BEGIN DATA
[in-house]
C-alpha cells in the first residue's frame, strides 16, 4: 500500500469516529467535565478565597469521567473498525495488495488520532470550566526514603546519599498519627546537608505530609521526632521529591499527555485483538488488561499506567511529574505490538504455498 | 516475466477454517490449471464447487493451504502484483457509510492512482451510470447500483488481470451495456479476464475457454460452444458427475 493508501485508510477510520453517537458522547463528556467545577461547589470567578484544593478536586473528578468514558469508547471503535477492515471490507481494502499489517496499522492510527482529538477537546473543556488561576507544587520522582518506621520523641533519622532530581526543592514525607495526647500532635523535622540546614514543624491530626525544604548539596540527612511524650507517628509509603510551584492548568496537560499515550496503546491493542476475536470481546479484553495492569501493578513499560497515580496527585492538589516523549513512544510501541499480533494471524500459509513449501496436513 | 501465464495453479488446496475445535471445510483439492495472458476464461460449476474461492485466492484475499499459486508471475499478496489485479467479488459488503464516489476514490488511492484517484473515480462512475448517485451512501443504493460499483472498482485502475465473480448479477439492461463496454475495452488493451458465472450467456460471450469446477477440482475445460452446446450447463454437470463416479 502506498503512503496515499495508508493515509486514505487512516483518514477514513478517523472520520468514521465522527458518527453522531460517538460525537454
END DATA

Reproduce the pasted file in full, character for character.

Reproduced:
[in-house]
C-alpha cells in the first residue's frame, strides 16, 4: 500500500469516529467535565478565597469521567473498525495488495488520532470550566526514603546519599498519627546537608505530609521526632521529591499527555485483538488488561499506567511529574505490538504455498 | 516475466477454517490449471464447487493451504502484483457509510492512482451510470447500483488481470451495456479476464475457454460452444458427475 493508501485508510477510520453517537458522547463528556467545577461547589470567578484544593478536586473528578468514558469508547471503535477492515471490507481494502499489517496499522492510527482529538477537546473543556488561576507544587520522582518506621520523641533519622532530581526543592514525607495526647500532635523535622540546614514543624491530626525544604548539596540527612511524650507517628509509603510551584492548568496537560499515550496503546491493542476475536470481546479484553495492569501493578513499560497515580496527585492538589516523549513512544510501541499480533494471524500459509513449501496436513 | 501465464495453479488446496475445535471445510483439492495472458476464461460449476474461492485466492484475499499459486508471475499478496489485479467479488459488503464516489476514490488511492484517484473515480462512475448517485451512501443504493460499483472498482485502475465473480448479477439492461463496454475495452488493451458465472450467456460471450469446477477440482475445460452446446450447463454437470463416479 502506498503512503496515499495508508493515509486514505487512516483518514477514513478517523472520520468514521465522527458518527453522531460517538460525537454